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Cambridge Institute for Medical Research

AlphaFold multimer model highlighting the predicted BILF1 and MAVS interaction domain and residues.

Prof Mike Weekes’s lab works to understand how viruses including human cytomegalovirus (HCMV) and Epstein-Barr virus (EBV) interact with and evade host cell antiviral proteins. EBV is associated with around 2% of human cancers, including Hodgkin lymphoma, and is a trigger for multiple sclerosis. Much is unknown about how EBV remodels host cells and dismantles their key antiviral defences, and the function of many EBV-encoded proteins is incompletely understood.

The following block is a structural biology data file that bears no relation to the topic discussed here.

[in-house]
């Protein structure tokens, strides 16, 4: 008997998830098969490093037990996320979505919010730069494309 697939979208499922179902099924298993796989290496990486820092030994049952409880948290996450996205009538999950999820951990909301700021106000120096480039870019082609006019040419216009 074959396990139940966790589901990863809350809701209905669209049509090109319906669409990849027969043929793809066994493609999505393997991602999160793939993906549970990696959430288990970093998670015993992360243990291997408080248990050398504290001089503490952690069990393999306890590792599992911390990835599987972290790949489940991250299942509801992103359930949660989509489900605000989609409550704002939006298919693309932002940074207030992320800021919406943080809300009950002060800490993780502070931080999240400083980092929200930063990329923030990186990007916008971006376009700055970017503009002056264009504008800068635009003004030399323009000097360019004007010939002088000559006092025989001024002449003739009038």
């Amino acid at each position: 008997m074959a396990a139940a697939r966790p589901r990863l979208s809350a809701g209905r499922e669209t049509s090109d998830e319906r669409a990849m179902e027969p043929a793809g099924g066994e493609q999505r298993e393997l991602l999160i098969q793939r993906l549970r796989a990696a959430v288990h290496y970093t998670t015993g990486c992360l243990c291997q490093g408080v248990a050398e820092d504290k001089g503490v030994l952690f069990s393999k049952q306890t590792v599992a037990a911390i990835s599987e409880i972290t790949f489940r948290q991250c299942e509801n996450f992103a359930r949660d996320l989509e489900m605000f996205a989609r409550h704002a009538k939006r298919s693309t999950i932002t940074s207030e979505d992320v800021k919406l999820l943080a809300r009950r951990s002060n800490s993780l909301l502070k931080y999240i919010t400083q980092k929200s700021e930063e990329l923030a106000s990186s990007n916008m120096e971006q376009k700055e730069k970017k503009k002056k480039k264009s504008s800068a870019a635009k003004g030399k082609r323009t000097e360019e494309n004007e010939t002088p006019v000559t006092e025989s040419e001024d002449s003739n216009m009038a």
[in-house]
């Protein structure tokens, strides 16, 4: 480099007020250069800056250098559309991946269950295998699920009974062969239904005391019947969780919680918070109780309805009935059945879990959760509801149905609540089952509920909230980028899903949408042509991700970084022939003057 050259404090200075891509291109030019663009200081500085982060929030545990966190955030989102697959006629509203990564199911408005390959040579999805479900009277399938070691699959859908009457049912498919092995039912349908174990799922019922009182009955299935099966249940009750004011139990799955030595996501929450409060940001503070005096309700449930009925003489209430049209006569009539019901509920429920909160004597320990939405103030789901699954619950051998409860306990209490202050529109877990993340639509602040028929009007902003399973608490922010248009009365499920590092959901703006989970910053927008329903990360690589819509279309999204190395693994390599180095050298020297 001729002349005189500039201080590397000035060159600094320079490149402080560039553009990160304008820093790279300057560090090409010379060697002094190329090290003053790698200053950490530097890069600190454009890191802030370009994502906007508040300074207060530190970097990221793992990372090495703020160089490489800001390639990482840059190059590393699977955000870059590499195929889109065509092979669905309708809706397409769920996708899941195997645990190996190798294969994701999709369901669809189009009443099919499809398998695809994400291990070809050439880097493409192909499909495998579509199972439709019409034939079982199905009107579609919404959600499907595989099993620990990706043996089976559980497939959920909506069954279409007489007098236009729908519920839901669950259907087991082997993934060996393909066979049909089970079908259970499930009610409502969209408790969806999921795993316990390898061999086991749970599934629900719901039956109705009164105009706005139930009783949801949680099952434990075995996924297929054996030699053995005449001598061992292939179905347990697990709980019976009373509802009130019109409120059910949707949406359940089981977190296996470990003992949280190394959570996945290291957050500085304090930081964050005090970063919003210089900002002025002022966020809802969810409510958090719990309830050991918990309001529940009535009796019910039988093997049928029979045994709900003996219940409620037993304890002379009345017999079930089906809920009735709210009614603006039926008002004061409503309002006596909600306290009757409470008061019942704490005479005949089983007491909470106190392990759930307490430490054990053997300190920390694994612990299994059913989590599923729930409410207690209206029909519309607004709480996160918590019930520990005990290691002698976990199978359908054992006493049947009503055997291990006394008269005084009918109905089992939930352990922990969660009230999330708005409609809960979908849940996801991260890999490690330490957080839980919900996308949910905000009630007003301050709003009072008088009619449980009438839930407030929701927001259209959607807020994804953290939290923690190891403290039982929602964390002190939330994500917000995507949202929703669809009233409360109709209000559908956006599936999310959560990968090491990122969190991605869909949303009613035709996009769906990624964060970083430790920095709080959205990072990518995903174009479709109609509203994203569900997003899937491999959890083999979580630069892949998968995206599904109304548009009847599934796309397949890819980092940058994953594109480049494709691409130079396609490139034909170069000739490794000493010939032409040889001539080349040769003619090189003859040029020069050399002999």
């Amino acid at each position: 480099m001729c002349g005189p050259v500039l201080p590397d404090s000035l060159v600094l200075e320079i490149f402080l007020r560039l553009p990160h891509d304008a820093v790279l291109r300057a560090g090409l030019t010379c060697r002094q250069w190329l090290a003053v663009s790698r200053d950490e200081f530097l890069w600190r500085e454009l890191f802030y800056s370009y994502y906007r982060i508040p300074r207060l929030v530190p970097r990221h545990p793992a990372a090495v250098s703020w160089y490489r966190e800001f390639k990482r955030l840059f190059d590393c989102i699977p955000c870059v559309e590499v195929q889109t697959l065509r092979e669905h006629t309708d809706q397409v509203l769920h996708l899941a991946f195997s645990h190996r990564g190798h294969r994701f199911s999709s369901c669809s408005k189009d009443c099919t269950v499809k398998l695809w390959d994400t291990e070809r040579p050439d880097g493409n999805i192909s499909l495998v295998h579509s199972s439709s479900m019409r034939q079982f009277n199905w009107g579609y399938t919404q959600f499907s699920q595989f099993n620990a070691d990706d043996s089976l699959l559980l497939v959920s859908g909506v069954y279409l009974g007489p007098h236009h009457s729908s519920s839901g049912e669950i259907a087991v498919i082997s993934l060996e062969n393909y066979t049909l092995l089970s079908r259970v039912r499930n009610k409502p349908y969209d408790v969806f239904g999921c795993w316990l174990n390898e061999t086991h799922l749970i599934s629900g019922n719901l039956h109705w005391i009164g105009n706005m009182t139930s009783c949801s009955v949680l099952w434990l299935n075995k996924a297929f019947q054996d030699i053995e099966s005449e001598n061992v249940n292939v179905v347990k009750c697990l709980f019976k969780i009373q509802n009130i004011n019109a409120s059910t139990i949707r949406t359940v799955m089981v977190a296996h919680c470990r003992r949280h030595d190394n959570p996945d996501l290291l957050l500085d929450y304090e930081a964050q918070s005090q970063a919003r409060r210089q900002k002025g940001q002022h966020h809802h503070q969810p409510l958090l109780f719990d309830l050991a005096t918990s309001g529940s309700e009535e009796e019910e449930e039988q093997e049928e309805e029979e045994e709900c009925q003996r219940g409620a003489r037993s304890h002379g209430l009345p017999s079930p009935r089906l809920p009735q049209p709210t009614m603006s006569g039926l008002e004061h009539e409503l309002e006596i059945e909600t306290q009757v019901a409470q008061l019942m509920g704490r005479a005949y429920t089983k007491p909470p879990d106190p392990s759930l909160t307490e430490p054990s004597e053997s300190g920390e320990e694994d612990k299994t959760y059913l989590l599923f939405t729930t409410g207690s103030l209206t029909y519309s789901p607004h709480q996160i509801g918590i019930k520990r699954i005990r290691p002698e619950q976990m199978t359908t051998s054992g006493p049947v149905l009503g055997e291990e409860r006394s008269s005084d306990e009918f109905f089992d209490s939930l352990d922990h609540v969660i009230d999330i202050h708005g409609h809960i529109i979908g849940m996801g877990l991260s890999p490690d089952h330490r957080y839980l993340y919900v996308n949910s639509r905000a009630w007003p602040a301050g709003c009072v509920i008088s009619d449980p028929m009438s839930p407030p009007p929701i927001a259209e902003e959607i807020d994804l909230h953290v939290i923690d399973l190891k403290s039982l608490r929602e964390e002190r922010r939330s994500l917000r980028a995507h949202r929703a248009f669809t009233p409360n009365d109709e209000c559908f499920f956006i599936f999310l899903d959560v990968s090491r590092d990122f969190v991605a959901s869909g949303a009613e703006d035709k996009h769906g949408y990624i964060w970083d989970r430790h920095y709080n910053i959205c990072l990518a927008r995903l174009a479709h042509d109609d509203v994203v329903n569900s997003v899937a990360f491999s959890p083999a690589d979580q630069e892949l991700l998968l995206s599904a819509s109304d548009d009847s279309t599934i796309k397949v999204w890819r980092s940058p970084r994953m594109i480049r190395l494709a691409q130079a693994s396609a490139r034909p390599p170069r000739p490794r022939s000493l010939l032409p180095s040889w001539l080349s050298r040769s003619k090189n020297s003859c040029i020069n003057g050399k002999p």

In collaboration with colleagues from Harvard Medical School and Brigham and Women’s Hospital, a new Weekes lab paper in Molecular Cell describes creation of a proteomic map of EBV-host and EBV-EBV interactions in B cells undergoing EBV replication. The results revealed a wide array of virus/ host interactions and provide a viral protein interaction network resource. Using the map, an unexpected mechanism by which EBV inhibits NLRP3 inflammasome activation was revealed. The EBV-encoded G-protein coupled receptor BILF1 provides a means to selectively degrade mitochondrial membrane cargo, thus identifying the BILF1 receptor as a novel therapeutic target. Additionally, cross-comparison with HCMV and Kaposi sarcoma-associated herpesvirus identified common host protein nodes widely targeted by human herpesviruses.